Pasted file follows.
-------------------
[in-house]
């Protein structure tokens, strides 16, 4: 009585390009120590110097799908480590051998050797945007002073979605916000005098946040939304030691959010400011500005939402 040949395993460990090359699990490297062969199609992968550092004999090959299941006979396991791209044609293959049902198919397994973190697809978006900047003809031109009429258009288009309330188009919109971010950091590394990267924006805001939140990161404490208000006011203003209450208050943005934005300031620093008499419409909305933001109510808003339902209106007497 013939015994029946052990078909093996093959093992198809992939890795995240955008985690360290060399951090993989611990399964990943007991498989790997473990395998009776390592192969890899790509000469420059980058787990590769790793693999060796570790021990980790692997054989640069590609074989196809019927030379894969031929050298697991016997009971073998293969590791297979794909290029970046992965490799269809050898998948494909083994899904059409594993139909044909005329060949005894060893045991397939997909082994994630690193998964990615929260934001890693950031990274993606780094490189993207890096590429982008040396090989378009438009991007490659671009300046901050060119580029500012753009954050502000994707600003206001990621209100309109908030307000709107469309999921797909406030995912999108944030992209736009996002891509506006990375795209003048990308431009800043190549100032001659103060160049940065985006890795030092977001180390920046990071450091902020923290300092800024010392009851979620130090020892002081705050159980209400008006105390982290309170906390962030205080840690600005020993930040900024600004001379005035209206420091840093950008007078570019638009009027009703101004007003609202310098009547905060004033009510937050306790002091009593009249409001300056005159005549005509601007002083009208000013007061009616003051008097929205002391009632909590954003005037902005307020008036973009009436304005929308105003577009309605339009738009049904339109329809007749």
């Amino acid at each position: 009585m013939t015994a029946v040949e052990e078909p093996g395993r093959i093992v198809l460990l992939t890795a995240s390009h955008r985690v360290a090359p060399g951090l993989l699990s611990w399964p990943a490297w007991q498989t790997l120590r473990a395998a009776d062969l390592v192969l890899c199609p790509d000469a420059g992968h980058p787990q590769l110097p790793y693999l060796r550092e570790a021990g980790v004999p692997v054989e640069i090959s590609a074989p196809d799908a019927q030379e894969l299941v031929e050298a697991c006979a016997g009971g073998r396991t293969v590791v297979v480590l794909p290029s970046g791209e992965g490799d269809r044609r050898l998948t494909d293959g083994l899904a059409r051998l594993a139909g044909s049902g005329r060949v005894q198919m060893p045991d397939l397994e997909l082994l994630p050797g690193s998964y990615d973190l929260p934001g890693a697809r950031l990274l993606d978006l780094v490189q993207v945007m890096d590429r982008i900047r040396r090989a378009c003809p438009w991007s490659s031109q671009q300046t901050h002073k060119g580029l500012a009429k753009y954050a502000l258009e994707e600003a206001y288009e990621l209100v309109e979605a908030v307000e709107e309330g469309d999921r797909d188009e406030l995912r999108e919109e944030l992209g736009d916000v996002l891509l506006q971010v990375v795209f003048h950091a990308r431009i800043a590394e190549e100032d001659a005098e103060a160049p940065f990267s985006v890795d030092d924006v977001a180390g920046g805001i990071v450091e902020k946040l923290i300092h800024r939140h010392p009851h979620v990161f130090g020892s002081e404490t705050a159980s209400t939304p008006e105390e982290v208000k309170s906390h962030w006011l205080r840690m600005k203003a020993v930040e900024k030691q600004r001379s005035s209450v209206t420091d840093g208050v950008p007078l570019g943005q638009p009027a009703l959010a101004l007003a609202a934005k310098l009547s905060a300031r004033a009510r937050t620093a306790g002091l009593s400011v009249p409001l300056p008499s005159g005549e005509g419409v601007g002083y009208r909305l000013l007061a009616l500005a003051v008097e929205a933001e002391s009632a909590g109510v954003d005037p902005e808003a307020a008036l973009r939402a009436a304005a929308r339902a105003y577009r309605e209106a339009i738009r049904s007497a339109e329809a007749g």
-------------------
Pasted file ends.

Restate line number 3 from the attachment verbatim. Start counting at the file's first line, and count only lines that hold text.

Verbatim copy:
């Amino acid at each position: 009585m013939t015994a029946v040949e052990e078909p093996g395993r093959i093992v198809l460990l992939t890795a995240s390009h955008r985690v360290a090359p060399g951090l993989l699990s611990w399964p990943a490297w007991q498989t790997l120590r473990a395998a009776d062969l390592v192969l890899c199609p790509d000469a420059g992968h980058p787990q590769l110097p790793y693999l060796r550092e570790a021990g980790v004999p692997v054989e640069i090959s590609a074989p196809d799908a019927q030379e894969l299941v031929e050298a697991c006979a016997g009971g073998r396991t293969v590791v297979v480590l794909p290029s970046g791209e992965g490799d269809r044609r050898l998948t494909d293959g083994l899904a059409r051998l594993a139909g044909s049902g005329r060949v005894q198919m060893p045991d397939l397994e997909l082994l994630p050797g690193s998964y990615d973190l929260p934001g890693a697809r950031l990274l993606d978006l780094v490189q993207v945007m890096d590429r982008i900047r040396r090989a378009c003809p438009w991007s490659s031109q671009q300046t901050h002073k060119g580029l500012a009429k753009y954050a502000l258009e994707e600003a206001y288009e990621l209100v309109e979605a908030v307000e709107e309330g469309d999921r797909d188009e406030l995912r999108e919109e944030l992209g736009d916000v996002l891509l506006q971010v990375v795209f003048h950091a990308r431009i800043a590394e190549e100032d001659a005098e103060a160049p940065f990267s985006v890795d030092d924006v977001a180390g920046g805001i990071v450091e902020k946040l923290i300092h800024r939140h010392p009851h979620v990161f130090g020892s002081e404490t705050a159980s209400t939304p008006e105390e982290v208000k309170s906390h962030w006011l205080r840690m600005k203003a020993v930040e900024k030691q600004r001379s005035s209450v209206t420091d840093g208050v950008p007078l570019g943005q638009p009027a009703l959010a101004l007003a609202a934005k310098l009547s905060a300031r004033a009510r937050t620093a306790g002091l009593s400011v009249p409001l300056p008499s005159g005549e005509g419409v601007g002083y009208r909305l000013l007061a009616l500005a003051v008097e929205a933001e002391s009632a909590g109510v954003d005037p902005e808003a307020a008036l973009r939402a009436a304005a929308r339902a105003y577009r309605e209106a339009i738009r049904s007497a339109e329809a007749g």